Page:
A contract in the $130 million range shouldn't be prohibitive for most teams in MLB, including some of the rebuilders around the league. Which is to say, it wouldn't be the biggest shock if the Detroit Tigers, Baltimore Orioles or Miami Marlins got involved in Freeman's market.
That said, we like the following 10 teams' chances more.
10. Milwaukee Brewers
The Milwaukee Brewers may have won 95 games and the National League Central title in 2021. Yet by the end of the regular season, it was no secret that offense was a serious shortcoming for them.
In the words of general manager David Stearns: "We didn't score over the last 10 days in September particularly consistently, and we also didn't score particularly consistently in the NLDS. Those are the facts. I can't dispute those facts."
No kidding. The Brewers averaged only 3.5 runs over their last 13 games of the regular season, and then their four-game stay in the NLDS yielded only six runs.
Among the areas where Milwaukee's offense lagged behind was at first base, where it ranked 25th in the league with a .716 OPS. Needless to say, that's where Freeman would represent a monumental upgrade.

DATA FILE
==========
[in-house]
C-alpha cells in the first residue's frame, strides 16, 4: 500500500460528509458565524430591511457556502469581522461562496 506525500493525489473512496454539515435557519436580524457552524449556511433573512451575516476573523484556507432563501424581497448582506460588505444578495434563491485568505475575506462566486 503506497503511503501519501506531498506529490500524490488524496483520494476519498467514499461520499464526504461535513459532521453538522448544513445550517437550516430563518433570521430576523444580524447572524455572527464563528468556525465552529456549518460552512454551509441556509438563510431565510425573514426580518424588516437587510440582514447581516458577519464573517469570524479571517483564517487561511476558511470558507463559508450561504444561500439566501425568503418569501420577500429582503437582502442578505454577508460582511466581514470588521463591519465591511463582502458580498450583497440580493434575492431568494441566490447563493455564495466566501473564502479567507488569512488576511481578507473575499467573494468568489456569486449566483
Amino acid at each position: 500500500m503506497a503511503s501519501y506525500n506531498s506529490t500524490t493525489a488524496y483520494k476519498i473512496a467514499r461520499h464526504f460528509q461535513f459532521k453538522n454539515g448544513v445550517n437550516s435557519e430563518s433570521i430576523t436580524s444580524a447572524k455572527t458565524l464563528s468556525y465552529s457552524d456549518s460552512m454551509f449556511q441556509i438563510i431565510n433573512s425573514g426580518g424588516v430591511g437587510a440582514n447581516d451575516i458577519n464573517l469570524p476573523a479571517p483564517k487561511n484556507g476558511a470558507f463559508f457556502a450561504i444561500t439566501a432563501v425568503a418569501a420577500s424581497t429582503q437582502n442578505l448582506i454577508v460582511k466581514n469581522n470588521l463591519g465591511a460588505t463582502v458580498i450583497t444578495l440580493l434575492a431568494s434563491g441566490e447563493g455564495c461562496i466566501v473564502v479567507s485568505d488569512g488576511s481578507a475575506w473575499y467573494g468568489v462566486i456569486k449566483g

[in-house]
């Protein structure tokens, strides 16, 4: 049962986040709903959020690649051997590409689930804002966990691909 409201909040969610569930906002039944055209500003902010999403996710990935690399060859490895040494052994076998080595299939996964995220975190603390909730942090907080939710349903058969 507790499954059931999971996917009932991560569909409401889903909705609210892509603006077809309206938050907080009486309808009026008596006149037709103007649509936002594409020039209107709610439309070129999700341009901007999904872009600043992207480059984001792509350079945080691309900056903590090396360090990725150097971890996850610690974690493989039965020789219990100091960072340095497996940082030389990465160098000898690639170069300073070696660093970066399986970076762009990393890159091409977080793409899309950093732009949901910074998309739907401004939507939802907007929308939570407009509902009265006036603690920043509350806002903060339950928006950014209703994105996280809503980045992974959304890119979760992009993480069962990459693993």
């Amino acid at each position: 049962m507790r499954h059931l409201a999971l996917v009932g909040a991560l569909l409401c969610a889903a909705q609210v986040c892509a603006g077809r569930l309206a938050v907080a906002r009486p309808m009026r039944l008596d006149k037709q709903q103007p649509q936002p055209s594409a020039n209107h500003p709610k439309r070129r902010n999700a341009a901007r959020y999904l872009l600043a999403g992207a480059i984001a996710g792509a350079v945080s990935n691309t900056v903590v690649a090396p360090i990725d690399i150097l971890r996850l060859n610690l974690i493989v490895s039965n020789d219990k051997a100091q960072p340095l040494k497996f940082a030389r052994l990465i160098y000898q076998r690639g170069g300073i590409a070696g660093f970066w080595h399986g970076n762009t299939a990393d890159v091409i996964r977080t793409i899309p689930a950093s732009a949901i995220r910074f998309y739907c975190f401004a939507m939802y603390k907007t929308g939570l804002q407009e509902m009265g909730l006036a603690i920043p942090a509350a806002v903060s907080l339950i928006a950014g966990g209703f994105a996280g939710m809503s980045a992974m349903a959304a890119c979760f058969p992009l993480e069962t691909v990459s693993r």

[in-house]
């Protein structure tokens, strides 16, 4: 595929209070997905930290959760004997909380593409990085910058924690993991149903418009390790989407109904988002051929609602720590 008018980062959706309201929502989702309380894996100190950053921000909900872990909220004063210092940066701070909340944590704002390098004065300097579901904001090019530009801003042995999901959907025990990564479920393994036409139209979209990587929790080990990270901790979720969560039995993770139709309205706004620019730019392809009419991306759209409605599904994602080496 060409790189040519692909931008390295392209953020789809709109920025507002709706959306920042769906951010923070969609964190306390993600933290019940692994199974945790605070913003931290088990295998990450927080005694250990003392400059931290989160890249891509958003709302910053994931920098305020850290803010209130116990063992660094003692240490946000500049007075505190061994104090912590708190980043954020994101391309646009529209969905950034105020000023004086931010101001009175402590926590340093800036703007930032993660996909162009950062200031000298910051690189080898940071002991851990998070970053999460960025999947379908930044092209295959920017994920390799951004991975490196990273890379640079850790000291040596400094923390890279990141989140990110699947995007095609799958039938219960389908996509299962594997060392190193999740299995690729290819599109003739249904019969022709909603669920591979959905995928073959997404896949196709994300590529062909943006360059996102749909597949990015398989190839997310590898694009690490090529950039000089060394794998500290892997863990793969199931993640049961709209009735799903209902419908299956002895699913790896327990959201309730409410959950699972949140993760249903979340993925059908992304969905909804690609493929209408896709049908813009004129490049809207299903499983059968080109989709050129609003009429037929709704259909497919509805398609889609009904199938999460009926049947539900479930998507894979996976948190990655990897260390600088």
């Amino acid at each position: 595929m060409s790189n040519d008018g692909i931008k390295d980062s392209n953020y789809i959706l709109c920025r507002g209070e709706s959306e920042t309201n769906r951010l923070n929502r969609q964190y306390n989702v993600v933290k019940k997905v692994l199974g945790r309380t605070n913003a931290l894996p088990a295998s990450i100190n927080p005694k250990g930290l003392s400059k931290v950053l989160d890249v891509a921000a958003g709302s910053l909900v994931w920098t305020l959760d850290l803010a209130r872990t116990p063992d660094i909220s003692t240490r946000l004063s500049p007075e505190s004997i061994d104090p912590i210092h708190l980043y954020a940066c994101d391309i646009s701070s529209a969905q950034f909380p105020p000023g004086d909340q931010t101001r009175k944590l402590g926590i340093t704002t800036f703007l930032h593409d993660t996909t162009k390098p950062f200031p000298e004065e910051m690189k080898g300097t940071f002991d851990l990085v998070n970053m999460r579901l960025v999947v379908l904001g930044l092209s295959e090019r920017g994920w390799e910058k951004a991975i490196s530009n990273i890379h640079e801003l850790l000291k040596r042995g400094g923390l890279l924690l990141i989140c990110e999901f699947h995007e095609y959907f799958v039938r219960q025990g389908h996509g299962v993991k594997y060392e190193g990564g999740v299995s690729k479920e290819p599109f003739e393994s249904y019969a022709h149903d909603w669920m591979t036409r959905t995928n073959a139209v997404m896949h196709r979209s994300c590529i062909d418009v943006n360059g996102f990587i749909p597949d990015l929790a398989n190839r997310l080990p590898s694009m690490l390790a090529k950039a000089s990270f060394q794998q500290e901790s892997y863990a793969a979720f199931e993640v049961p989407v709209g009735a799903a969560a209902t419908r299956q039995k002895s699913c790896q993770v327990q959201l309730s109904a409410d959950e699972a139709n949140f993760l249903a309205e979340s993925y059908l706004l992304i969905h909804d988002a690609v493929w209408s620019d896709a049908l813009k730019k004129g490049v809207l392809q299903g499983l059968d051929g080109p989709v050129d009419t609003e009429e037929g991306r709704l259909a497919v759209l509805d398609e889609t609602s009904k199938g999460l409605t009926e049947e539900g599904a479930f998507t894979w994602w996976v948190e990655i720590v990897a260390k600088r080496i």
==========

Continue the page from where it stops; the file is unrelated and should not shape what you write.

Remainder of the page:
But can the Brewers afford him? They've never done a nine-figure deal in free agency, and they're already projected to spend $20 million more in 2022 than they did in 2021. If this isn't enough for an outright "no," it is enough to suggest that Freeman suiting up for Milwaukee is a long shot.
9. Philadelphia Phillies
The Philadelphia Phillies were just fine at first base for most of 2021. Rhys Hoskins saw most of the action at the cold corner and put forth an .872 OPS and 27 home runs before a core injury ended his season in August.
But given that the Phillies had a below-average 95 OPS+ as a team in 2021, their offense could still stand to add a hitter with Freeman's credentials.